There is a stigma around mental health, especially within young people – and we started to understand just how widespread the fragility of young people’s mental health was.
We discovered we weren’t alone – that there were other parents who were just like us. We were part of a club that no one wanted to be a member of.
Results day means little to us adults, as we know life goes on – with or without good results. Exams are not the be all and end all.
But to children, results day can be one of the most stressful days of their lives. It’s too much pressure for them to handle, without support. They think it defines the rest of their lives.
Schools teach children not to fall pregnant or take drugs, but pupils are self-harming, depressed – and with no support, or education on mental health.
As the 10 year anniversary of life without Harry approached, we realised we wanted to do something to celebrate him.
We decided to try and raise £17,400 for suicide prevention charities, Papyrus and Suicide & Co – Harry was 17 and four months old when he died – by cycling the route of a wonky heart around England and Wales. It’s 19 destinations, across an estimated 550 miles, and we set off on August 15 from Harry’s school.
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Now, we’re both unfit – coach potatoes, if you will. We’re 59 and 61, have hardly cycled, and our old bikes were from the nineties! Thankfully, Spokes of Bagshot sorted us out with newer models – teaching us how to get confident on two wheels again.
On the big day, so many people were there to see us off – friends, family, teachers, members of our community in Surrey, including Harry’s old schoolmates and saxophone teacher. Brian Blessed OBE even conducted our countdown!
We’re hoping to finish near our home on September 2 – but there’s a live tracker on our site, for anyone who wants to join in, or supply us with Mars bars. We’re stopping for plenty of coffee and cake on the way, too!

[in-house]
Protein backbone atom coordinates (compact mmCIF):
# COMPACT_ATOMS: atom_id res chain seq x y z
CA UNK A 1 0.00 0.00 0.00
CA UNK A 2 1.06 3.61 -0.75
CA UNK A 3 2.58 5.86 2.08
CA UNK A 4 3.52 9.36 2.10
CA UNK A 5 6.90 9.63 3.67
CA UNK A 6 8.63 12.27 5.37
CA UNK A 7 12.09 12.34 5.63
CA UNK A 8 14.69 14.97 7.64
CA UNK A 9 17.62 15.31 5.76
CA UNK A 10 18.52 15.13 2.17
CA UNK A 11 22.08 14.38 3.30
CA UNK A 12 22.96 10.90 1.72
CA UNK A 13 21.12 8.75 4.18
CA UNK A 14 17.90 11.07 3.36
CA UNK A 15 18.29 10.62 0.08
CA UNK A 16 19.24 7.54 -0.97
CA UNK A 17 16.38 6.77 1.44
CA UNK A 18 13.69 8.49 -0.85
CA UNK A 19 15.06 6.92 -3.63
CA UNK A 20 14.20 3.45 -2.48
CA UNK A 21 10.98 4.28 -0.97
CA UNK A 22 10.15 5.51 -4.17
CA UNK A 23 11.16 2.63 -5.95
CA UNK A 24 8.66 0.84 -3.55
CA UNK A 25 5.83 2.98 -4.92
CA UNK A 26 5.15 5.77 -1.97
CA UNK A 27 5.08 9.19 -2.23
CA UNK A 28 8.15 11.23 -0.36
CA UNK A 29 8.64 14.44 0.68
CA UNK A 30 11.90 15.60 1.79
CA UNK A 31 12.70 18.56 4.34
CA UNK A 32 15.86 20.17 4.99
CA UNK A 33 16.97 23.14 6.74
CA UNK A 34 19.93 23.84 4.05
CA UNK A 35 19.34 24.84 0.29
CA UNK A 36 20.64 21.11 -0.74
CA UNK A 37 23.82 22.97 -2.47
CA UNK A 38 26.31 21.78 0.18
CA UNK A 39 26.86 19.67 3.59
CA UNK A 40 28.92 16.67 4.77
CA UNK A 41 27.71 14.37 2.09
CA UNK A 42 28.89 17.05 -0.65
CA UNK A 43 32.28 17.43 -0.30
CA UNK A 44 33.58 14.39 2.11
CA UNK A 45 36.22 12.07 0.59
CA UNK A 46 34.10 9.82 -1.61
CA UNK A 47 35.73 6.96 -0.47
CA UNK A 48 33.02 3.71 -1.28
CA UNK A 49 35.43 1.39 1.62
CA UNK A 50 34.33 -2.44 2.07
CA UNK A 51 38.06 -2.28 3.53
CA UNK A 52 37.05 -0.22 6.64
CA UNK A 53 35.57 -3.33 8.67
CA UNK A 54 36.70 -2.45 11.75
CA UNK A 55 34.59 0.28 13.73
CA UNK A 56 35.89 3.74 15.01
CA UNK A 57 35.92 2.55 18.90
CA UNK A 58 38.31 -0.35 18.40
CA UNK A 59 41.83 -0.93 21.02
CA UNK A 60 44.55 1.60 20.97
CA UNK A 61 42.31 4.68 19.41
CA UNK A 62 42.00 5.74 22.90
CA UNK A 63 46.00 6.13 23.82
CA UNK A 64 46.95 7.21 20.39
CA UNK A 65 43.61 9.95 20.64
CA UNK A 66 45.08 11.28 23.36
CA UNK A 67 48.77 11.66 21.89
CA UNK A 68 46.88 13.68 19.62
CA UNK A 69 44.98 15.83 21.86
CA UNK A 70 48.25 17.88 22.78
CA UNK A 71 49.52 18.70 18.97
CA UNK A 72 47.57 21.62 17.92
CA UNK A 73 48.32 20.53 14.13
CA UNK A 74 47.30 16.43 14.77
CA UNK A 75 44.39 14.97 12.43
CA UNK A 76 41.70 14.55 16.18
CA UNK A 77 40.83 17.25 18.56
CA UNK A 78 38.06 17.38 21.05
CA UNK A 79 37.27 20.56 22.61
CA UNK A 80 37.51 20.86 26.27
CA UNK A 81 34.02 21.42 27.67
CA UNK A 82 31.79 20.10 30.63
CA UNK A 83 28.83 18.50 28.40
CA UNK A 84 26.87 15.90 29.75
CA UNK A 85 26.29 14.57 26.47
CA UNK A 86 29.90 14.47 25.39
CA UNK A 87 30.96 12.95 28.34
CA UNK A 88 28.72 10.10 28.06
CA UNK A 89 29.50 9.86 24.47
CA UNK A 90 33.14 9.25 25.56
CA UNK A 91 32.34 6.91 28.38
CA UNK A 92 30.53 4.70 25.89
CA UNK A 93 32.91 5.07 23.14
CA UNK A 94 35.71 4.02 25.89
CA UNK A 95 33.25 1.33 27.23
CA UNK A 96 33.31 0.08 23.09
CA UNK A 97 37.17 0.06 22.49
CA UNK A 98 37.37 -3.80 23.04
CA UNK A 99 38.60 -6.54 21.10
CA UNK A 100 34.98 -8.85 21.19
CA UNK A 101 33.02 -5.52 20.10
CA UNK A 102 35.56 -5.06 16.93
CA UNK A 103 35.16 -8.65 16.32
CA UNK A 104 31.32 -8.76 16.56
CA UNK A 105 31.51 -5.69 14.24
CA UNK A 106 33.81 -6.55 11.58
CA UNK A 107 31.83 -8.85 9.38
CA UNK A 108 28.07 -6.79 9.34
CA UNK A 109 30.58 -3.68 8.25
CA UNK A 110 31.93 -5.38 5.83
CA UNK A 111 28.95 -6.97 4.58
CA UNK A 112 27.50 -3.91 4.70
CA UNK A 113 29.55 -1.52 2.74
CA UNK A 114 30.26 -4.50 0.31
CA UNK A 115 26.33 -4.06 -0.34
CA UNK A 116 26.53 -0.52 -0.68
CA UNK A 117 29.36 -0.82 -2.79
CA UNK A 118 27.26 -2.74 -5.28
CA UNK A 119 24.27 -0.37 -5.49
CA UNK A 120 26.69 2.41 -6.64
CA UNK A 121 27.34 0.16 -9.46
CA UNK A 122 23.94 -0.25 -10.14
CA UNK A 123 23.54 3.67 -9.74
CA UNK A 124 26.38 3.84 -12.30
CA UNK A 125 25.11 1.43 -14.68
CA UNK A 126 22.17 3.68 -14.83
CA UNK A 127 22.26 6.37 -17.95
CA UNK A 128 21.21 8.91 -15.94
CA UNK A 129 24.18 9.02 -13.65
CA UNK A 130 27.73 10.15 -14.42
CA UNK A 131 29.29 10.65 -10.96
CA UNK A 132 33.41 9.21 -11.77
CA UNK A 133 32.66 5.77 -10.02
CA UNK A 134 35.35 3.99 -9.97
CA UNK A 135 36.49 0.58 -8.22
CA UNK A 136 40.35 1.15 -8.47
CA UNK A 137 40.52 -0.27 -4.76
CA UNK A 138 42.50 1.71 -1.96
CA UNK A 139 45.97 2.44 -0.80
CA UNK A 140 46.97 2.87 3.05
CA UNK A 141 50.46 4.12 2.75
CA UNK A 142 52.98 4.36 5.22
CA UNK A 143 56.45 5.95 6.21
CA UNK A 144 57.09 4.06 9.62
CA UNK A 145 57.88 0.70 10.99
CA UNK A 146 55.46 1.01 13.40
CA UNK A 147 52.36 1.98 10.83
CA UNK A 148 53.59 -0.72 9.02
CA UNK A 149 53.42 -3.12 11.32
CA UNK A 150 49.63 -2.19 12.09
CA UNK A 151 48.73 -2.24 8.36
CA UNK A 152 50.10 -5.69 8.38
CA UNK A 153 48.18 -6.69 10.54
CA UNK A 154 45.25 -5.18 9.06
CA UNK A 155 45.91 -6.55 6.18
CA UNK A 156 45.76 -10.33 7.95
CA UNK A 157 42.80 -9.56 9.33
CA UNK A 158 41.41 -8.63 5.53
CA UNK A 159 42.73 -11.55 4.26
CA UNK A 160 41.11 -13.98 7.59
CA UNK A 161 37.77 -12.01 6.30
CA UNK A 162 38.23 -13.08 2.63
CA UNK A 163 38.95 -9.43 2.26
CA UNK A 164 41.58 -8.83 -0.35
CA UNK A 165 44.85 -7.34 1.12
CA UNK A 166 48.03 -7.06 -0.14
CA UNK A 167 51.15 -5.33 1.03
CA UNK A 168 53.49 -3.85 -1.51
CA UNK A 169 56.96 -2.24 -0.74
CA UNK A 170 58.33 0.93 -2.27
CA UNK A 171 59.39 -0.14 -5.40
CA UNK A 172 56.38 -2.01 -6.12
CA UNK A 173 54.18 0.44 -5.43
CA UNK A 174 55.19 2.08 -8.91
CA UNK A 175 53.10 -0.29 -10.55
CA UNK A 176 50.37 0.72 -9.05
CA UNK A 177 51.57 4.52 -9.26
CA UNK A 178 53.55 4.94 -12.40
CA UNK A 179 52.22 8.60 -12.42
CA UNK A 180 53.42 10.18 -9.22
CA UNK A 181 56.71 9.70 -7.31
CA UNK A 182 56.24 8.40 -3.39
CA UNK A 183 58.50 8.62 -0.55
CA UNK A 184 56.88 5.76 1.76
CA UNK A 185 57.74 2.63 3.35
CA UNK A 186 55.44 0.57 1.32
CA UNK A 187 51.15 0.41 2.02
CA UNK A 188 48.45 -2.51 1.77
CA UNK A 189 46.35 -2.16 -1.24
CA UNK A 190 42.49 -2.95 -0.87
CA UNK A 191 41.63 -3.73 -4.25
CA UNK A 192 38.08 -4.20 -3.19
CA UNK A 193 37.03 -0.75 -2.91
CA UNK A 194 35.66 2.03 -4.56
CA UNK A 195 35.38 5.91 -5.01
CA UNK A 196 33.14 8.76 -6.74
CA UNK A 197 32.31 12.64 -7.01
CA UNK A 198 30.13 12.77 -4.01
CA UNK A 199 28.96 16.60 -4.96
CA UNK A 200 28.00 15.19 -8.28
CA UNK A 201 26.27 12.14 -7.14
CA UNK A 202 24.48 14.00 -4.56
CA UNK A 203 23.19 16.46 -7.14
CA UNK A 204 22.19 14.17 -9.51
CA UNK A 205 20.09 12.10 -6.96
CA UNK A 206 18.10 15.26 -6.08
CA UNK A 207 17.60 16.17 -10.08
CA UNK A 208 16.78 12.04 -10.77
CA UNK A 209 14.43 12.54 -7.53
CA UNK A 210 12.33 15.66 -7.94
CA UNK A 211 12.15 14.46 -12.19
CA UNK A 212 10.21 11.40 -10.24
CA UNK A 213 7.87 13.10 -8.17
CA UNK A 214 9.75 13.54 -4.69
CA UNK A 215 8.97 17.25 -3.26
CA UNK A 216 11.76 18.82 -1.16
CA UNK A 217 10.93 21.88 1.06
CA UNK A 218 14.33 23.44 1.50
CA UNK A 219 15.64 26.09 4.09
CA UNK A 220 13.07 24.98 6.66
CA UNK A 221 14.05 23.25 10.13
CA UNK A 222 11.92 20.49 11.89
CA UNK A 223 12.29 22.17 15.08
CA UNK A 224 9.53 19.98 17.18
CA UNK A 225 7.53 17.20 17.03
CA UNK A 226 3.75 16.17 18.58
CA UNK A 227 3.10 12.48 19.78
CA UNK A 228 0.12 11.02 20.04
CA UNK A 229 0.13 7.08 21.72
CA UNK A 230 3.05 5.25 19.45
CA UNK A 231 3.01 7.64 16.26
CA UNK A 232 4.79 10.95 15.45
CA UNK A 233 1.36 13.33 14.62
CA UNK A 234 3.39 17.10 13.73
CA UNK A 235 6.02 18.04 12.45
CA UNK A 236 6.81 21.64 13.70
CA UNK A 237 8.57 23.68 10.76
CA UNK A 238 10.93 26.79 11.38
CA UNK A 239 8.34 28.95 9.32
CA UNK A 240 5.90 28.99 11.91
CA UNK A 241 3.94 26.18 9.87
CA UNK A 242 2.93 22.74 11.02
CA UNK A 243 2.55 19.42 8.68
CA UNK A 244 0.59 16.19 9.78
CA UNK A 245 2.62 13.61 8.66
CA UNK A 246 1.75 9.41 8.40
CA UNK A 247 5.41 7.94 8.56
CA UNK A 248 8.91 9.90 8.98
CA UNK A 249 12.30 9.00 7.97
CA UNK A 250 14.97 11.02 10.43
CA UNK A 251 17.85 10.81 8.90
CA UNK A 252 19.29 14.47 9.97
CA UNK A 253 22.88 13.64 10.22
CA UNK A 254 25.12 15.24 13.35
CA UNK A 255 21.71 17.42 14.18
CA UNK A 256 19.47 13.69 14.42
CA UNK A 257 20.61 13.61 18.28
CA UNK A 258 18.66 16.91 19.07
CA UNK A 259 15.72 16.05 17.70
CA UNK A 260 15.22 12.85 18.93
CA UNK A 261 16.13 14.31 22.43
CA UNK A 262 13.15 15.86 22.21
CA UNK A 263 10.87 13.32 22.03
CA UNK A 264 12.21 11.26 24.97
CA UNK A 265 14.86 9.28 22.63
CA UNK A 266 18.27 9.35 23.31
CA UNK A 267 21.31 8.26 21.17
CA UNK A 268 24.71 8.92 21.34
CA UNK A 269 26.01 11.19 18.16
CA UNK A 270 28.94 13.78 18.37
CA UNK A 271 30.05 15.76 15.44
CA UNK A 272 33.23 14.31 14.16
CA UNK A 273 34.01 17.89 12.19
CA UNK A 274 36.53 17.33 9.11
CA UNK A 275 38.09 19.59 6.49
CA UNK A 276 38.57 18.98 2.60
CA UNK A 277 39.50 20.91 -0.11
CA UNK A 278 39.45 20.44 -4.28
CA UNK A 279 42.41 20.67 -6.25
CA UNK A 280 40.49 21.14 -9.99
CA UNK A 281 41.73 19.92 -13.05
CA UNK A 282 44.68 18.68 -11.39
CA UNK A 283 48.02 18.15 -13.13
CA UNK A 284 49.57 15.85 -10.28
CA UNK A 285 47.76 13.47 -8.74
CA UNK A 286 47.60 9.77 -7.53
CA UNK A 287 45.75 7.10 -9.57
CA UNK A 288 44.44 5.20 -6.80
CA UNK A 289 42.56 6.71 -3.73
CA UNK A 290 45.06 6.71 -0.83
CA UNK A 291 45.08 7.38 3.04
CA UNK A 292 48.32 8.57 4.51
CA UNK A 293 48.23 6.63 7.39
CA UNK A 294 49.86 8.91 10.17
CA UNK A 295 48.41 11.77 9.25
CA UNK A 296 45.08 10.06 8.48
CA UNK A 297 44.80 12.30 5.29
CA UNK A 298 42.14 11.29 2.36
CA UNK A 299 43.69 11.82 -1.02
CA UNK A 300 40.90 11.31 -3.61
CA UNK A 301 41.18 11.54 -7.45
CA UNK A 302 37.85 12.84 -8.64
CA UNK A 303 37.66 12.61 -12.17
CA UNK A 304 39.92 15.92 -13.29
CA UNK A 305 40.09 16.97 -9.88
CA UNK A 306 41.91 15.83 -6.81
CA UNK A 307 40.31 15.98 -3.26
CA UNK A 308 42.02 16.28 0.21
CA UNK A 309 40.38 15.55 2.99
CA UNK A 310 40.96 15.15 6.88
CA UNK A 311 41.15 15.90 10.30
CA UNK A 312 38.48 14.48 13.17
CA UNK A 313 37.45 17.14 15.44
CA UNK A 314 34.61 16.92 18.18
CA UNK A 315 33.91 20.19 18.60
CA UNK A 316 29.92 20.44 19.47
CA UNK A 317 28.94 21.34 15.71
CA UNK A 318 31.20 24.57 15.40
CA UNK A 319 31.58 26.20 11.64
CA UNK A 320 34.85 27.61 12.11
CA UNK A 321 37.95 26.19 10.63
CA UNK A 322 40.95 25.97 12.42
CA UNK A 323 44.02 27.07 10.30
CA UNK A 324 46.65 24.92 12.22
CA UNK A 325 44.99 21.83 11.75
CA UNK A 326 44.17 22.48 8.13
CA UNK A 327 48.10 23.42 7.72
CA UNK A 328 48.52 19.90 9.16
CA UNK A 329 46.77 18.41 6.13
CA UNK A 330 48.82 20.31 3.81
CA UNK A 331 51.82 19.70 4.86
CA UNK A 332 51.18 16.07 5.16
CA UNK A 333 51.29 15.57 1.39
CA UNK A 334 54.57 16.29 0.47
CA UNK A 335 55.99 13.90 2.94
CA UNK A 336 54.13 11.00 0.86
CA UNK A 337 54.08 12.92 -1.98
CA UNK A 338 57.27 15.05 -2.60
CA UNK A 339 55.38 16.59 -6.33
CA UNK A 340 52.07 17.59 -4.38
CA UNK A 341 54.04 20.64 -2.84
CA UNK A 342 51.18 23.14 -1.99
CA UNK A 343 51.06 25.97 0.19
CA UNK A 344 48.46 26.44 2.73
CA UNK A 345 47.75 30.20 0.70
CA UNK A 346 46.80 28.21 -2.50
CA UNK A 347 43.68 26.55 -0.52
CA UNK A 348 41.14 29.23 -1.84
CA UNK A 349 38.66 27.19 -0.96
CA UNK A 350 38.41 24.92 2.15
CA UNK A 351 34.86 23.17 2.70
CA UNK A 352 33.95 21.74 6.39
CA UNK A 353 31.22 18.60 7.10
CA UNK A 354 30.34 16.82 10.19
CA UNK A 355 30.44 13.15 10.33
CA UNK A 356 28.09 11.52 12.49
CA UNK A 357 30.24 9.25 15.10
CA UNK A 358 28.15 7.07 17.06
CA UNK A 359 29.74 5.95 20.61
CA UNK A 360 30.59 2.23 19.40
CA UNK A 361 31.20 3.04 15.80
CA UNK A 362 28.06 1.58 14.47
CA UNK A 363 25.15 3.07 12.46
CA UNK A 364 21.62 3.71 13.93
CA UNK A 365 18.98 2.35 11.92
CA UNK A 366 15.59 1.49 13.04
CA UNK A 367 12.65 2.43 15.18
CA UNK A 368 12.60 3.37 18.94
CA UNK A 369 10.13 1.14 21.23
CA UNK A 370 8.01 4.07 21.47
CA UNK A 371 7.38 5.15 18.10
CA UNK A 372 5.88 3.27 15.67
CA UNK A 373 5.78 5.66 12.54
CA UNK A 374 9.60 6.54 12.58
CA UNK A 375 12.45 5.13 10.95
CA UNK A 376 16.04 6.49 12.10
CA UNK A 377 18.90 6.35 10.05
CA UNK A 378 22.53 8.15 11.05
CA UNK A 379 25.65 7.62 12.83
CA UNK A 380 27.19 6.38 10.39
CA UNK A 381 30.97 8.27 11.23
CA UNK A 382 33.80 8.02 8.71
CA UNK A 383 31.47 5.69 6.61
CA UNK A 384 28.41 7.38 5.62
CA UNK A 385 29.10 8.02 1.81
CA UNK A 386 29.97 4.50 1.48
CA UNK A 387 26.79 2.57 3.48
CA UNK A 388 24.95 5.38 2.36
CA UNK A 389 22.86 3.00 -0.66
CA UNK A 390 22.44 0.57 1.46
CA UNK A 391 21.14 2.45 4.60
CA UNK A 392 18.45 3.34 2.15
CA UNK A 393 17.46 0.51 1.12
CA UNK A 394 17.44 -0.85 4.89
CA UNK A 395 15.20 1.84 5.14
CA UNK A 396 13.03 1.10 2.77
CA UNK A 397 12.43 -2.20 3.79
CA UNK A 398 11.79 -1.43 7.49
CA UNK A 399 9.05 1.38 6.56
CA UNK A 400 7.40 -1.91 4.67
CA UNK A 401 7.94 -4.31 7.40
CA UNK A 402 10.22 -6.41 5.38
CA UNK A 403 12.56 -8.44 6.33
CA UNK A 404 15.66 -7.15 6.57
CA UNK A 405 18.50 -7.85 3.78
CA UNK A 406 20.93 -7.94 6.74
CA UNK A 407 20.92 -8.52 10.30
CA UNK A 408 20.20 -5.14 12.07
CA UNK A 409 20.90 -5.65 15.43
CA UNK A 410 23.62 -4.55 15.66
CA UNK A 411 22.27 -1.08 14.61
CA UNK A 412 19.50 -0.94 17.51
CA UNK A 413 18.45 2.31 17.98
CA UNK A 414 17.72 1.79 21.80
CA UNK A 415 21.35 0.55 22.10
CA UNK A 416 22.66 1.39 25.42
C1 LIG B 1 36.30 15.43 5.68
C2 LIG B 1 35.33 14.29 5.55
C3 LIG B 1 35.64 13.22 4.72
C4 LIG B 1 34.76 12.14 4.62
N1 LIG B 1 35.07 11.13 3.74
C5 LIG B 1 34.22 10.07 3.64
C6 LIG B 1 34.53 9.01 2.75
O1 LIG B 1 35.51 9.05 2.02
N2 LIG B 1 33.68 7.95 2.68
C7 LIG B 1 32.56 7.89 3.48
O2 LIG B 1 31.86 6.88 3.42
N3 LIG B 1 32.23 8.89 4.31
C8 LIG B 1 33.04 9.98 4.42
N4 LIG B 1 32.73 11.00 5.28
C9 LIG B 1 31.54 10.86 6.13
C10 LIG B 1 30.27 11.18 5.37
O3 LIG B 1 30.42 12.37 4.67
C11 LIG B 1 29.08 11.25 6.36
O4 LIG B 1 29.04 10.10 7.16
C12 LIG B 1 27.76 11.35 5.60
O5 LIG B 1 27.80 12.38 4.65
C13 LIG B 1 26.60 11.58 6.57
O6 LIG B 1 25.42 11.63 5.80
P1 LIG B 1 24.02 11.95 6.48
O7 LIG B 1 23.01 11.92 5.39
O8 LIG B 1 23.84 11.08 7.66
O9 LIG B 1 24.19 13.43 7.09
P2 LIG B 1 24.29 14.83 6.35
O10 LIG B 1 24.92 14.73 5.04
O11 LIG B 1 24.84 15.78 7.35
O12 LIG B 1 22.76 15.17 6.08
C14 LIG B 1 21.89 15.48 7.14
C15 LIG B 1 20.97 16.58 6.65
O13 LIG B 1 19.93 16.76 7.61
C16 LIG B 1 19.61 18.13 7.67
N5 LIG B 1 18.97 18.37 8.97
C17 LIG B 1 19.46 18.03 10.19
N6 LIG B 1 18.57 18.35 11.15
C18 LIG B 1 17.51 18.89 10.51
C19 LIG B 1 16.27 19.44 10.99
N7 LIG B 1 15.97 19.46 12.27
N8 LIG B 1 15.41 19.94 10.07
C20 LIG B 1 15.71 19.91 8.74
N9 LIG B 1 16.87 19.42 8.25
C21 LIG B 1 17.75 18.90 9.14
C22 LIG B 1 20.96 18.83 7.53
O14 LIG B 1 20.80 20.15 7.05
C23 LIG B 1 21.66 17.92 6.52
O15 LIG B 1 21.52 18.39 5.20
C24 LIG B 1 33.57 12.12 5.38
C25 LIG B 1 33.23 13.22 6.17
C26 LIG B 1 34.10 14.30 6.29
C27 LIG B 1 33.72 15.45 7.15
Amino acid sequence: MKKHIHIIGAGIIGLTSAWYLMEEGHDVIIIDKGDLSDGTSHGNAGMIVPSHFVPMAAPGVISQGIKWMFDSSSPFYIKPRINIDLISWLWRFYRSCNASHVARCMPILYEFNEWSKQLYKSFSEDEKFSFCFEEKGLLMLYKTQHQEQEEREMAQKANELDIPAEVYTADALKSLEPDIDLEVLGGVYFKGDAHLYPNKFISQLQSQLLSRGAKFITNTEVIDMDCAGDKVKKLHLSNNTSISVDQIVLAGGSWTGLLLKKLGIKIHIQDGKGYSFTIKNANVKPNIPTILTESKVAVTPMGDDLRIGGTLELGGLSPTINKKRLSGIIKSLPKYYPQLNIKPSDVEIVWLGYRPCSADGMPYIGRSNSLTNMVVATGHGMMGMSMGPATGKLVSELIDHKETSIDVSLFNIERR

We know it’s going to be emotional, and we’re bickering already – sick of the sight of hills and each other’s bums! But it’s a thoughtful, emotive, beautiful time for us both. To commemorate Harry’s legacy by spending time with each other.
We want to prove that we’re literally just ‘Mr and Mrs Smith’ – that tragedy could happen to anyone; any ordinary people, at any time without the right support. Just like it happened to us, 10 years ago.
This results day, we’re rallying for all parents to speak openly and frankly to their children. To open the door for conversations on mental health, and for schools to minimise the stress and impact this, quite frankly, unimportant day – in the grand scheme of things.
To keep an eye on their children, because you have no idea how they will react. And if you need help, PAPYRUS has a 24/7 helpline operating this results day – for parents, and children.
We want people to realise how hard it must be for young people who are struggling, or don’t get the results they were hoping for, to see their students jumping around waving, smiling on TV or showcased around the school.
As we prepare for the next 10 years for Harry, we want to remind people that everyone is good at something, whether you’re academically gifted or not. Just like our Harry was.
He’ll be in our wonky hearts forever, just like he has been in our minds everyday for the last 10 years – and will be in the next.
As told to Emmie Harrison-West
To donate to Mr and Mrs Smith’s ‘Wonly Heart Challenge’, visit: https://www.justgiving.com/page/wonkyheartchallenge. You can track them here: https://live.opentracking.co.uk/whc2023/
The PAPYRUS HOPELINE247 can be contacted on 0800 068 41 41 and is available 24/7